The Sunday Gospel for this week was the parable of the workers in the vineyard, which could also be called the parable of the good employer. This is one of those puzzling parables that can strike us as being unfair. Based on this parable, no labor union would endorse Jesus if he were running for some office!
I was looking at Daniel Harrington's commentary on Matthew to help me understand it better. He pointed out that the story right before this--about the rich young man and how difficult it is for rich people to enter the kingdom--ends with the line, "Thus the first shall be last, and the last shall be first." It's almost as if Jesus then went on to tell this story to illustrate that.
The point I took away from it is that I can't look on my service to God as something that "entitles" me to a reward. If I"m giving my life freely to God out of love, I'm doing it out of love, and I shouldn't be doing it in hopes of getting some reward. If God wants to give me something out of his generosity, great. But if not, and if other people seem to be getting just as much as me even though they came late to the vineyard, that's great too.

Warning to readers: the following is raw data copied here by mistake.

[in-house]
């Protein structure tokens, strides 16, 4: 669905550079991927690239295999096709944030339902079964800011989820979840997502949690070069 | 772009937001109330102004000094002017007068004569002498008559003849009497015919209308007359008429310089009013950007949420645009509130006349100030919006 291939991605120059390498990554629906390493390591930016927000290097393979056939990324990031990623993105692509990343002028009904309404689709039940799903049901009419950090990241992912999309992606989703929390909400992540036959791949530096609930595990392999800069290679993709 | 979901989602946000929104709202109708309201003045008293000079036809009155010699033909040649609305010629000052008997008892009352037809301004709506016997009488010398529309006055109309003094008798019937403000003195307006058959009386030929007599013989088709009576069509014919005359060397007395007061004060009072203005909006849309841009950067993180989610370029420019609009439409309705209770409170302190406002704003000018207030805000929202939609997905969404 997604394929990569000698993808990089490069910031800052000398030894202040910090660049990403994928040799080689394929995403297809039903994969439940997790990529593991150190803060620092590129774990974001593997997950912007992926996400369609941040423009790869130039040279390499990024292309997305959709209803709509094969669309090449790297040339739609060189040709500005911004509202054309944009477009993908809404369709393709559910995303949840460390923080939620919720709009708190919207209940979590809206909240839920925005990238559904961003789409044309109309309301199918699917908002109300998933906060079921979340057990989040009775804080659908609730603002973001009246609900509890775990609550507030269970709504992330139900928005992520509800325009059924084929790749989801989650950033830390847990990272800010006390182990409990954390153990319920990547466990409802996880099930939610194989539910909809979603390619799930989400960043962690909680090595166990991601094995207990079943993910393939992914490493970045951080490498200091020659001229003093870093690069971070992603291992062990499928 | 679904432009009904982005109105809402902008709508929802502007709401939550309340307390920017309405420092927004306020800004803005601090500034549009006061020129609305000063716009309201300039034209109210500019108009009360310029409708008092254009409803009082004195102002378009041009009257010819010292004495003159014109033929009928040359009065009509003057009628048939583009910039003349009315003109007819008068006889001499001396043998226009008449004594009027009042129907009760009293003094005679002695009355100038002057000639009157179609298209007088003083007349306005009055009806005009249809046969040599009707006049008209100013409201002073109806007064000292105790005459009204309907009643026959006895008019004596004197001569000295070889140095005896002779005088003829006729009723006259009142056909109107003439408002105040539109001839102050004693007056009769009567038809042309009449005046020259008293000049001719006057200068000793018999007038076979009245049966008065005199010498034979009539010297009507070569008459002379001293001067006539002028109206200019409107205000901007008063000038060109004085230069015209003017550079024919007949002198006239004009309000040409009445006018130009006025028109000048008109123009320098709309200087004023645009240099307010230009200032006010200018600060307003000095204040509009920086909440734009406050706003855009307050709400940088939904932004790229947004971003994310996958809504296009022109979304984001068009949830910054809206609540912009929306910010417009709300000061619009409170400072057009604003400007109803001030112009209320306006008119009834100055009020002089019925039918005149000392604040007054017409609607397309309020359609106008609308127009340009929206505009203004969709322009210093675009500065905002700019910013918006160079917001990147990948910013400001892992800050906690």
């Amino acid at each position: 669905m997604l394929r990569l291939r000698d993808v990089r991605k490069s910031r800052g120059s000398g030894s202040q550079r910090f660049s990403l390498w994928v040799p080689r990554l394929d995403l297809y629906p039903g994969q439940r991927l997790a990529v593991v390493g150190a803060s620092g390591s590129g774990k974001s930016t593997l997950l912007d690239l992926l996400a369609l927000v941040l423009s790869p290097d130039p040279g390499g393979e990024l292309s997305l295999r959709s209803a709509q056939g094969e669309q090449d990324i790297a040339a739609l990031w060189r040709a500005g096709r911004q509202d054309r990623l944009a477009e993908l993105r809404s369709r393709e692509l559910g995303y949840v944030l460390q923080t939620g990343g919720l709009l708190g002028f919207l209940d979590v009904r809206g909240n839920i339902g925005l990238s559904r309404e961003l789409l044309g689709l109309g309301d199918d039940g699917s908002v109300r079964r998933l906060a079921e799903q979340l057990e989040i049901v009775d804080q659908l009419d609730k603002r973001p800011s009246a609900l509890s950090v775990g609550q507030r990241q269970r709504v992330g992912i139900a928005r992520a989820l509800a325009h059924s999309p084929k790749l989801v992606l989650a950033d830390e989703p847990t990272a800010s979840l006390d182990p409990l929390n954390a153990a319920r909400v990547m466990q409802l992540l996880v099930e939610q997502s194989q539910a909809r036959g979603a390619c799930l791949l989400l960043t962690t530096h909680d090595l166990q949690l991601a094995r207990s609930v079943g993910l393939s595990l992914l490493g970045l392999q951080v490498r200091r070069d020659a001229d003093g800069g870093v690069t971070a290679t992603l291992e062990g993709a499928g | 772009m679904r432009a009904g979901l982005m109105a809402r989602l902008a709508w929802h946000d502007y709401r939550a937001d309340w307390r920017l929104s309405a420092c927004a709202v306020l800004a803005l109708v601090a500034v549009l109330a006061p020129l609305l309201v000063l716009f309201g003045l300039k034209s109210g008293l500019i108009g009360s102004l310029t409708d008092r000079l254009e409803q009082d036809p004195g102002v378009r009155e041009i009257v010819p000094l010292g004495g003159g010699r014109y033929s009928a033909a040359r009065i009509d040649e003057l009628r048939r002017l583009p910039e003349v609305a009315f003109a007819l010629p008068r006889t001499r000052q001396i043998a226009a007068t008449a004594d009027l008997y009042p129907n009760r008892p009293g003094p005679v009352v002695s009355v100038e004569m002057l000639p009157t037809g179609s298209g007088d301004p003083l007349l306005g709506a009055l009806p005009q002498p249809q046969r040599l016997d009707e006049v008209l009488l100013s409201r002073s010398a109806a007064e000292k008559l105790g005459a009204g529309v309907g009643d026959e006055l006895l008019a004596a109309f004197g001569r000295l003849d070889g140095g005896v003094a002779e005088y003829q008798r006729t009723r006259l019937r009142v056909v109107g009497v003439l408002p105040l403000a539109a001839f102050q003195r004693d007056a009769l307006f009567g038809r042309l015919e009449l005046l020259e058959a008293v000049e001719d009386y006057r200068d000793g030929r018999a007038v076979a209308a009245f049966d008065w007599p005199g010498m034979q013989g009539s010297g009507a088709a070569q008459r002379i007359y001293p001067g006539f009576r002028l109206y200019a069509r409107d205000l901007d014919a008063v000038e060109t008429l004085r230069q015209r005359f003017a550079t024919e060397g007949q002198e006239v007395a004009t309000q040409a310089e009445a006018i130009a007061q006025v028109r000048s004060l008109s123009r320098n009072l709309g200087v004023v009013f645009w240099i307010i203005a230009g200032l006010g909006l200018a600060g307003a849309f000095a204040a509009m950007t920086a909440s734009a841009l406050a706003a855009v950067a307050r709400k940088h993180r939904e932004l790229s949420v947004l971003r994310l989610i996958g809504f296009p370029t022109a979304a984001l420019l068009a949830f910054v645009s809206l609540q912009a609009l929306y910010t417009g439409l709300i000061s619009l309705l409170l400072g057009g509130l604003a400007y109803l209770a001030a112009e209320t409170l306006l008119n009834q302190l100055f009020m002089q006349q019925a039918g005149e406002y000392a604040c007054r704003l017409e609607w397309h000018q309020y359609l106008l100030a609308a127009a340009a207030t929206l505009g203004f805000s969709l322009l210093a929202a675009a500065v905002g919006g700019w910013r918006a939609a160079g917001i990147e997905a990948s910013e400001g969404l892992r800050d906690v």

Entitlement is the key issue here. That's what goes against the grain for us Americans, because entitlements are woven into our whole way of life. But before God, we're not entitled to anything. If I think I am, I need to remind myself who's the Creator and who's the created.
Immediately after this parable, Jesus talks about the suffering that awaits him and the scandal of the cross. He ends by saying that the Son of Man did not come to be served but to serve. Jesus' own attitude shows that he was more than willing to work all day in the vineyard, bearing the heat of the sun all day, and not expect a reward. He came to serve and to suffer.
What are your thoughts about this puzzling parable?